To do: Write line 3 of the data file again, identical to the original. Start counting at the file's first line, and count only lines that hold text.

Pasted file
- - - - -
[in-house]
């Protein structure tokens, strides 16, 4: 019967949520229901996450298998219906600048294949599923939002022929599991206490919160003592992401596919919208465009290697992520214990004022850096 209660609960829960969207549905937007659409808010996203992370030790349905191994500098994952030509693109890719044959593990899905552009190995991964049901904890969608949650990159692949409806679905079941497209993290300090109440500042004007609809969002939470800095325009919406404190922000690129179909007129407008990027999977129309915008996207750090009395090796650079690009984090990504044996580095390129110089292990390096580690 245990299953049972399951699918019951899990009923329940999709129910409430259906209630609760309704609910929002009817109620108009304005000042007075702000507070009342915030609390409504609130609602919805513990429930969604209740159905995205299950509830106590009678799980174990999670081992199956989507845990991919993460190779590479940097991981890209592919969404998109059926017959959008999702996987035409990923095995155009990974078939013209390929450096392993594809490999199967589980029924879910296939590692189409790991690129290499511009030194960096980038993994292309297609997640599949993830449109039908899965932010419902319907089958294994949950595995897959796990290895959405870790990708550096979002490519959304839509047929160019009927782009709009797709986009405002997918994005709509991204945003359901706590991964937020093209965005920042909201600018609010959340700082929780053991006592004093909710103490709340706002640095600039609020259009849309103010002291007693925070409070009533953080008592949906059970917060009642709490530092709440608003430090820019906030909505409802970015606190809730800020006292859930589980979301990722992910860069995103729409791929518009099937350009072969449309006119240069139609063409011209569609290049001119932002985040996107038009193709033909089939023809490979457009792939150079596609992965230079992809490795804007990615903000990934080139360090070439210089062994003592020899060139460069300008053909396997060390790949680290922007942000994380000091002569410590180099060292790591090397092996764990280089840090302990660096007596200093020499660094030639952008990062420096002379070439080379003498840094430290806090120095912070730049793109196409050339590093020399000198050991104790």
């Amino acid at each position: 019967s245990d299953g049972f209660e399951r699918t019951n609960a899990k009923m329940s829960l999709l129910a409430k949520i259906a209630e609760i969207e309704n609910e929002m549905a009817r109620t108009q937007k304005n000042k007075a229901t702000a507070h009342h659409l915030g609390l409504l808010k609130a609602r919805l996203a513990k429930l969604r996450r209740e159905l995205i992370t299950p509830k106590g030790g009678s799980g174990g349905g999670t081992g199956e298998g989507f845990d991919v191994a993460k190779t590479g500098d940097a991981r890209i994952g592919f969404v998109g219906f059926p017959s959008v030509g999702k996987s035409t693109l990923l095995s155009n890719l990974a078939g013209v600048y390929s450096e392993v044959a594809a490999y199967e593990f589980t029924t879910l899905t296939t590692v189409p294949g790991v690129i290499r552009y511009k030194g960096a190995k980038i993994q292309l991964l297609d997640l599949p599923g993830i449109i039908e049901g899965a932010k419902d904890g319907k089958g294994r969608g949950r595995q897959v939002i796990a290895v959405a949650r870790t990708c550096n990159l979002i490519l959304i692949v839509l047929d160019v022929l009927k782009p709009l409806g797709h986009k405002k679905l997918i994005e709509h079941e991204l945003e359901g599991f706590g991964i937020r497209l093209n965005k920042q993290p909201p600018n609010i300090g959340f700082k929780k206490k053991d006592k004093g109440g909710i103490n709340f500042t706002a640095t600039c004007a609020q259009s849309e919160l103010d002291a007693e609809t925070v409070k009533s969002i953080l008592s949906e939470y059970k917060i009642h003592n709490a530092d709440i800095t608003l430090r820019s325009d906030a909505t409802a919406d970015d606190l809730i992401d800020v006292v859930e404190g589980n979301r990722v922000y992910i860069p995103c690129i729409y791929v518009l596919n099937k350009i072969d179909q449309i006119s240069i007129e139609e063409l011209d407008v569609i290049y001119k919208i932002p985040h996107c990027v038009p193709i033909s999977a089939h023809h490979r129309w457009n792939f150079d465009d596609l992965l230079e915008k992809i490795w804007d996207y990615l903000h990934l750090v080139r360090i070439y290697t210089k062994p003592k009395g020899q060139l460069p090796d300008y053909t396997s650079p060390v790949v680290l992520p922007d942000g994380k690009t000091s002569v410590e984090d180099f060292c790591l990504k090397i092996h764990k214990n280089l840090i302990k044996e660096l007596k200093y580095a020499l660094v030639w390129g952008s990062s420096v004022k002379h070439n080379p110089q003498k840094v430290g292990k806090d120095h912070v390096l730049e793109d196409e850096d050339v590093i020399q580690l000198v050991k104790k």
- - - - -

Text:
């Amino acid at each position: 019967s245990d299953g049972f209660e399951r699918t019951n609960a899990k009923m329940s829960l999709l129910a409430k949520i259906a209630e609760i969207e309704n609910e929002m549905a009817r109620t108009q937007k304005n000042k007075a229901t702000a507070h009342h659409l915030g609390l409504l808010k609130a609602r919805l996203a513990k429930l969604r996450r209740e159905l995205i992370t299950p509830k106590g030790g009678s799980g174990g349905g999670t081992g199956e298998g989507f845990d991919v191994a993460k190779t590479g500098d940097a991981r890209i994952g592919f969404v998109g219906f059926p017959s959008v030509g999702k996987s035409t693109l990923l095995s155009n890719l990974a078939g013209v600048y390929s450096e392993v044959a594809a490999y199967e593990f589980t029924t879910l899905t296939t590692v189409p294949g790991v690129i290499r552009y511009k030194g960096a190995k980038i993994q292309l991964l297609d997640l599949p599923g993830i449109i039908e049901g899965a932010k419902d904890g319907k089958g294994r969608g949950r595995q897959v939002i796990a290895v959405a949650r870790t990708c550096n990159l979002i490519l959304i692949v839509l047929d160019v022929l009927k782009p709009l409806g797709h986009k405002k679905l997918i994005e709509h079941e991204l945003e359901g599991f706590g991964i937020r497209l093209n965005k920042q993290p909201p600018n609010i300090g959340f700082k929780k206490k053991d006592k004093g109440g909710i103490n709340f500042t706002a640095t600039c004007a609020q259009s849309e919160l103010d002291a007693e609809t925070v409070k009533s969002i953080l008592s949906e939470y059970k917060i009642h003592n709490a530092d709440i800095t608003l430090r820019s325009d906030a909505t409802a919406d970015d606190l809730i992401d800020v006292v859930e404190g589980n979301r990722v922000y992910i860069p995103c690129i729409y791929v518009l596919n099937k350009i072969d179909q449309i006119s240069i007129e139609e063409l011209d407008v569609i290049y001119k919208i932002p985040h996107c990027v038009p193709i033909s999977a089939h023809h490979r129309w457009n792939f150079d465009d596609l992965l230079e915008k992809i490795w804007d996207y990615l903000h990934l750090v080139r360090i070439y290697t210089k062994p003592k009395g020899q060139l460069p090796d300008y053909t396997s650079p060390v790949v680290l992520p922007d942000g994380k690009t000091s002569v410590e984090d180099f060292c790591l990504k090397i092996h764990k214990n280089l840090i302990k044996e660096l007596k200093y580095a020499l660094v030639w390129g952008s990062s420096v004022k002379h070439n080379p110089q003498k840094v430290g292990k806090d120095h912070v390096l730049e793109d196409e850096d050339v590093i020399q580690l000198v050991k104790k």